This “money of the world,” as Sir James Steuart called gold in 1767, formed the basis of domestic currency as well. Until 1971 each U.S. Federal Reserve note was backed 25% by gold, valued at $35 an ounce. Countries had to obtain gold by running trade and payments surpluses in order to increase their money supply to facilitate general economic expansion.
And when they ran trade deficits or undertook military campaigns,
central banks restricted the supply of domestic credit to raise interest
rates and attract foreign financial inflows.
spanning World Wars I and II enabled the United States to accumulate some
80% of the world’s monetary gold by 1950. This made the dollar a virtual
proxy for gold. But after the Korean War broke out, U.S. overseas military
spending accounted for the entire payments deficit during the 1950s and ‘60s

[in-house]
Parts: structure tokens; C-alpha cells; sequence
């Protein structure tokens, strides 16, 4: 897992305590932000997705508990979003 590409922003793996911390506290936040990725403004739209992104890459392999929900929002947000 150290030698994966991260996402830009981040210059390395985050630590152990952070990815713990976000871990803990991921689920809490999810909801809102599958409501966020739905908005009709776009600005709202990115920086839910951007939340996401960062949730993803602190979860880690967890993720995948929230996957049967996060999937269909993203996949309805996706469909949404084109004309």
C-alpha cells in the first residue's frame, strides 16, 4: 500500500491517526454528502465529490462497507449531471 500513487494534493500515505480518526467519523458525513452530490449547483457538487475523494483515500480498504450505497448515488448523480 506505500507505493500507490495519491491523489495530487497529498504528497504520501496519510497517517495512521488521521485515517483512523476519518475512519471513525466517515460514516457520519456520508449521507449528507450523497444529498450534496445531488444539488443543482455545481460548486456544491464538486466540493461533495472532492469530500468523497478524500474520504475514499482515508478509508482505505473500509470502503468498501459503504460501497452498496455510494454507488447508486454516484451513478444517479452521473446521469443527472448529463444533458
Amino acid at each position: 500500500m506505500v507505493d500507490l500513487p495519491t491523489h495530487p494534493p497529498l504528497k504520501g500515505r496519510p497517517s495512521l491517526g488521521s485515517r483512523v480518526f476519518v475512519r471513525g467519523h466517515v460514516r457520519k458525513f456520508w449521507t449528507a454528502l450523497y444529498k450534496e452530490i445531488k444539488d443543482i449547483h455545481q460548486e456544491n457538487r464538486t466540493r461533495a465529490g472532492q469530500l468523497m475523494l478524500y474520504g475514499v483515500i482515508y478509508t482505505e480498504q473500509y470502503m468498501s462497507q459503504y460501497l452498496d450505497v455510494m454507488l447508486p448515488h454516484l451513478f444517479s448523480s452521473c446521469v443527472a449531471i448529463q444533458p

and early ‘70s, while private-sector trade and investment were exactly in
But replacing gold - a pure asset - with dollar-denominated U.S. Treasury debt transformed the global financial system.
It became debt-based, not asset-based. And geopolitically, the
Treasury-bill standard made the United States immune from the traditional
balance-of-payments and financial constraints, enabling its capital markets
to become more highly debt-leveraged and “innovative.” It also enabled the
U.S. Government to wage foreign policy and military campaigns without much
regard for the balance of payments.
that this deficit is largely military in nature - for purposes that many